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Crisologo Museum


The perpetuation of the memory of a tragic event is an interesting impetus for establishing a museum. However, it is from where the intent for converting the imposing, century-old family mansion of the Crisologos into a museum started.

Floro S. Crisologo was the patriarch of the clan and a congressman known for being responsible for landmark legislations that not only benefited his constituents but the whole country as well. He authored the laws behind the creation of the North’s first state university, the University of Northern Philippines, and the establishment of the Social Security System, which serves the whole working populace to this day.

On a Sunday in October 1970, while he was inside the St. Paul’s Cathedral, Congressman Crisologo was shot in the head by a still unidentified gunman. Survived by his children and wife, Carmeling Crisologo, the family announced that they will not take any action to exact revenge. Although, they made sure that the life and death of their patriarch will not be forgotten through the establishment of the Crisologo museum. Floro Crisologo’s murder during that bloody period in Philippine politics remains unsolved to this day.

The mansion of the Crisologos is open for public viewing throughout the week. Visitors may find it in Vigan’s Liberation Boulevard. One may enter for free the museum and view the antiques, memorabilia and other prized possessions of the Crisologos steeped with history.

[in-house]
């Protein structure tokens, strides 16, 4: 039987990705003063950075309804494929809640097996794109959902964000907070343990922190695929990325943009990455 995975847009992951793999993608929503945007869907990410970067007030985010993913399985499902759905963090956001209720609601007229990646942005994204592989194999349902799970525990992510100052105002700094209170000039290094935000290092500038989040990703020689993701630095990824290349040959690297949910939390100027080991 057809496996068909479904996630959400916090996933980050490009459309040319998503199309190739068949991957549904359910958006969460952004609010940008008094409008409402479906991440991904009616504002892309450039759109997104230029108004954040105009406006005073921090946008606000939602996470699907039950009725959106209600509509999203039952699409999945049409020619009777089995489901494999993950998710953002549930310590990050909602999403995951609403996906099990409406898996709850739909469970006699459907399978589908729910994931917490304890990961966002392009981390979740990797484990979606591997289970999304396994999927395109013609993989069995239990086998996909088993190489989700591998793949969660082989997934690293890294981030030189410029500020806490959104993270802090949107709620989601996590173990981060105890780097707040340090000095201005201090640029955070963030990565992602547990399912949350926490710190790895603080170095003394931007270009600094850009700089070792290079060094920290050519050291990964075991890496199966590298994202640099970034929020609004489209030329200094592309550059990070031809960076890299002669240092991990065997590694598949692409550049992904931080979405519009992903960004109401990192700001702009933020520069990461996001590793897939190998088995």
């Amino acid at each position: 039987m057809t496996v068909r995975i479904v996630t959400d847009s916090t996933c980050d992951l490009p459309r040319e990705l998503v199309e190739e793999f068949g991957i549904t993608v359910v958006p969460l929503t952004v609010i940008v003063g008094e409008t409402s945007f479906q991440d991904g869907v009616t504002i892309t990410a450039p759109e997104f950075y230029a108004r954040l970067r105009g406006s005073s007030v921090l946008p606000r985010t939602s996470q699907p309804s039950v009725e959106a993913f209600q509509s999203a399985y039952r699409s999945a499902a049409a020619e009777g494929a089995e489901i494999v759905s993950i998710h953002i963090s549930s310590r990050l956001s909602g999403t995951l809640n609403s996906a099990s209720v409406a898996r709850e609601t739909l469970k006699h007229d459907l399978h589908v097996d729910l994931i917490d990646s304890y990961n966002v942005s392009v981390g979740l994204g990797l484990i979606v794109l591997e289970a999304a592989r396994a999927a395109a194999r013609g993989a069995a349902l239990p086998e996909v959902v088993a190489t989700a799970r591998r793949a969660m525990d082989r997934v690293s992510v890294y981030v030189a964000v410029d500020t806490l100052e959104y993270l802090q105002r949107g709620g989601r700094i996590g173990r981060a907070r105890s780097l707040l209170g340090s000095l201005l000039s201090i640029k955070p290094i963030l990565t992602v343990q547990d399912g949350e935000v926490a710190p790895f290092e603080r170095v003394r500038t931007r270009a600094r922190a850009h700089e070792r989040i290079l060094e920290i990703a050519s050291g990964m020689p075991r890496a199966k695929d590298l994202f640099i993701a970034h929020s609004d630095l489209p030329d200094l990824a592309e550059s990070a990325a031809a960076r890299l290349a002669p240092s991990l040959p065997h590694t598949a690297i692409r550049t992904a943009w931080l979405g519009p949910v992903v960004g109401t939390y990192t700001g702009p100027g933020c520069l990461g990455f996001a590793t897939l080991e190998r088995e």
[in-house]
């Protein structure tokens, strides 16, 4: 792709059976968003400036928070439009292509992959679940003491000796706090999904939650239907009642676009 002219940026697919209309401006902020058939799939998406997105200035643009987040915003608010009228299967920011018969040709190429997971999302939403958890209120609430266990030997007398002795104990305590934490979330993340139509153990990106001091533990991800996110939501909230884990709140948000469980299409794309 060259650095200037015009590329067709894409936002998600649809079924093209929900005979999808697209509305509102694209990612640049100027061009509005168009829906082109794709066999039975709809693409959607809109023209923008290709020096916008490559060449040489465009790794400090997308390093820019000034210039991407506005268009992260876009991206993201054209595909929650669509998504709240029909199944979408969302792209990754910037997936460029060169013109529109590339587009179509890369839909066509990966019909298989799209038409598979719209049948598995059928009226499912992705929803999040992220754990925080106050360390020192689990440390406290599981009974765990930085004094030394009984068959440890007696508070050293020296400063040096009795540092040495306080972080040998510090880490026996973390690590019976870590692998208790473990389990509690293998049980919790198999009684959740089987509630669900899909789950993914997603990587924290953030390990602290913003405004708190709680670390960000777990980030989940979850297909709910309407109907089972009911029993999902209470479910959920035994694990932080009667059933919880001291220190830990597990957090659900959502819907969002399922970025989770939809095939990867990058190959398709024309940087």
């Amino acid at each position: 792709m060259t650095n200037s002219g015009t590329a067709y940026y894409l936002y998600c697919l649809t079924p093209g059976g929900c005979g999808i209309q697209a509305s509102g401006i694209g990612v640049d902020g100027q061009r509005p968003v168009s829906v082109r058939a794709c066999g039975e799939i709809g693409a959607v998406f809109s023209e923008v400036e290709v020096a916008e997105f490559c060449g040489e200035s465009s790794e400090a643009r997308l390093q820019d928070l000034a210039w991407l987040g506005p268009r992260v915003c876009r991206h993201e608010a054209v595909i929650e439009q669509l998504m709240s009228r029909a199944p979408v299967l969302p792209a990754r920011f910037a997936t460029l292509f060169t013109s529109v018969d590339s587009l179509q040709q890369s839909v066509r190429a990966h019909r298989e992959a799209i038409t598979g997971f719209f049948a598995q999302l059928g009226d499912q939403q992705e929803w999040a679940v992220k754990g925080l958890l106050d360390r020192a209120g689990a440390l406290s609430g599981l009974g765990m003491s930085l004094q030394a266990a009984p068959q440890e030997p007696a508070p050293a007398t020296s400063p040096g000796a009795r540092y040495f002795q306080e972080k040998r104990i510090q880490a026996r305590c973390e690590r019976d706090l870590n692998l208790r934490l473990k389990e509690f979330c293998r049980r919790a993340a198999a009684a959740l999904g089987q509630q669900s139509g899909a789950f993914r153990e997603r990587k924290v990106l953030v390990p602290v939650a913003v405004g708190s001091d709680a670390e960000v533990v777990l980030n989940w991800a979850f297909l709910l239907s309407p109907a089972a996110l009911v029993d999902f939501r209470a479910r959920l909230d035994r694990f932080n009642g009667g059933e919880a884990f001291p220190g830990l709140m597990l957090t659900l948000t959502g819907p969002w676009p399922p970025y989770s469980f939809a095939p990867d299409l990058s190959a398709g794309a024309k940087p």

Starting with the displays in the first floor, visitors will find an antique calesa that is still being used as film props and as a wedding carriage. There is also an old car where Floro Crisologo’s wife survived an attempt on her life while she was pregnant and serving as governor of the province. Her child was given the name of bullet because of that incident.

The first floor also houses the library and study, where visitors can view the book collection and numerous news clippings about this political family, especially about their patriarch’s death. There is a central exhibit in the house that shows the bloodied clothing of the late congressman.

The museum is managed by the Crisologo family and is well-maintained. This is evident in the polished floors of the second floor as well as the well-kept details of the various rooms. One may enter the master’s bedroom and view private possessions and clothing as if one just intruded into an everyday scene and a member of the family might catch you looking at any time.

It is interesting to know that before he was killed, the congressman was in the process of having a bill approved to abolish the death penalty because he believed that death was not the solution to stopping crime.